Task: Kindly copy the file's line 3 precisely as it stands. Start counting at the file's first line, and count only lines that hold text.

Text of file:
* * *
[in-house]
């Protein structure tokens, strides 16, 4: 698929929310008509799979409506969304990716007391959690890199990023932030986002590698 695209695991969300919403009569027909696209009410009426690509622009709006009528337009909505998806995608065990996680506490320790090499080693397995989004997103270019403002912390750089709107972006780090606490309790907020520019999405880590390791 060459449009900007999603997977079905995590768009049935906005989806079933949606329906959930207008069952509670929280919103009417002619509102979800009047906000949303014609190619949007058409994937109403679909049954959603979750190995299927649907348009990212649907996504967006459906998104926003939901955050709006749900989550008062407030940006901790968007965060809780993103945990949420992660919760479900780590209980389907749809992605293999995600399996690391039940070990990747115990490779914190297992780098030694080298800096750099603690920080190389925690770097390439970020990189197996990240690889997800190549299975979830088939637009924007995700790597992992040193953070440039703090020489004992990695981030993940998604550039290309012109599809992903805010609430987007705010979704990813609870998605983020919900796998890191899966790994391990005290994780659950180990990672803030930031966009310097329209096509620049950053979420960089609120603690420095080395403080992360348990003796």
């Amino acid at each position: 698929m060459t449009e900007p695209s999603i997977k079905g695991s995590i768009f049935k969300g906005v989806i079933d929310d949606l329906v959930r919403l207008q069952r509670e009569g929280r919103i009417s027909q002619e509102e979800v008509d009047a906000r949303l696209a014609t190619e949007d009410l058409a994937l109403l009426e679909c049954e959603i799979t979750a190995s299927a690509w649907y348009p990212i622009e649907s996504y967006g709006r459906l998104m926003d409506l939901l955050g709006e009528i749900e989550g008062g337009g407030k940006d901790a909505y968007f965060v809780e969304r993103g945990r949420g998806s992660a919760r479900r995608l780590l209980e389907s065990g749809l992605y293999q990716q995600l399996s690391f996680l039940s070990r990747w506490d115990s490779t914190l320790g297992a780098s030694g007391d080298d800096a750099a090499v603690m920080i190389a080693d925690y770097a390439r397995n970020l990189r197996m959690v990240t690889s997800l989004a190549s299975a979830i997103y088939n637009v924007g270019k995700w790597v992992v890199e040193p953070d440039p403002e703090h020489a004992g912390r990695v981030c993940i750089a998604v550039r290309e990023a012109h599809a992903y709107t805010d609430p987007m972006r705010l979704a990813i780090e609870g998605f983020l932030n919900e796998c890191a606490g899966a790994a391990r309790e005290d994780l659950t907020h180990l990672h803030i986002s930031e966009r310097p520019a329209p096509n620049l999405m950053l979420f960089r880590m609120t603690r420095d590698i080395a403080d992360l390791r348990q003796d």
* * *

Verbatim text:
């Amino acid at each position: 698929m060459t449009e900007p695209s999603i997977k079905g695991s995590i768009f049935k969300g906005v989806i079933d929310d949606l329906v959930r919403l207008q069952r509670e009569g929280r919103i009417s027909q002619e509102e979800v008509d009047a906000r949303l696209a014609t190619e949007d009410l058409a994937l109403l009426e679909c049954e959603i799979t979750a190995s299927a690509w649907y348009p990212i622009e649907s996504y967006g709006r459906l998104m926003d409506l939901l955050g709006e009528i749900e989550g008062g337009g407030k940006d901790a909505y968007f965060v809780e969304r993103g945990r949420g998806s992660a919760r479900r995608l780590l209980e389907s065990g749809l992605y293999q990716q995600l399996s690391f996680l039940s070990r990747w506490d115990s490779t914190l320790g297992a780098s030694g007391d080298d800096a750099a090499v603690m920080i190389a080693d925690y770097a390439r397995n970020l990189r197996m959690v990240t690889s997800l989004a190549s299975a979830i997103y088939n637009v924007g270019k995700w790597v992992v890199e040193p953070d440039p403002e703090h020489a004992g912390r990695v981030c993940i750089a998604v550039r290309e990023a012109h599809a992903y709107t805010d609430p987007m972006r705010l979704a990813i780090e609870g998605f983020l932030n919900e796998c890191a606490g899966a790994a391990r309790e005290d994780l659950t907020h180990l990672h803030i986002s930031e966009r310097p520019a329209p096509n620049l999405m950053l979420f960089r880590m609120t603690r420095d590698i080395a403080d992360l390791r348990q003796d």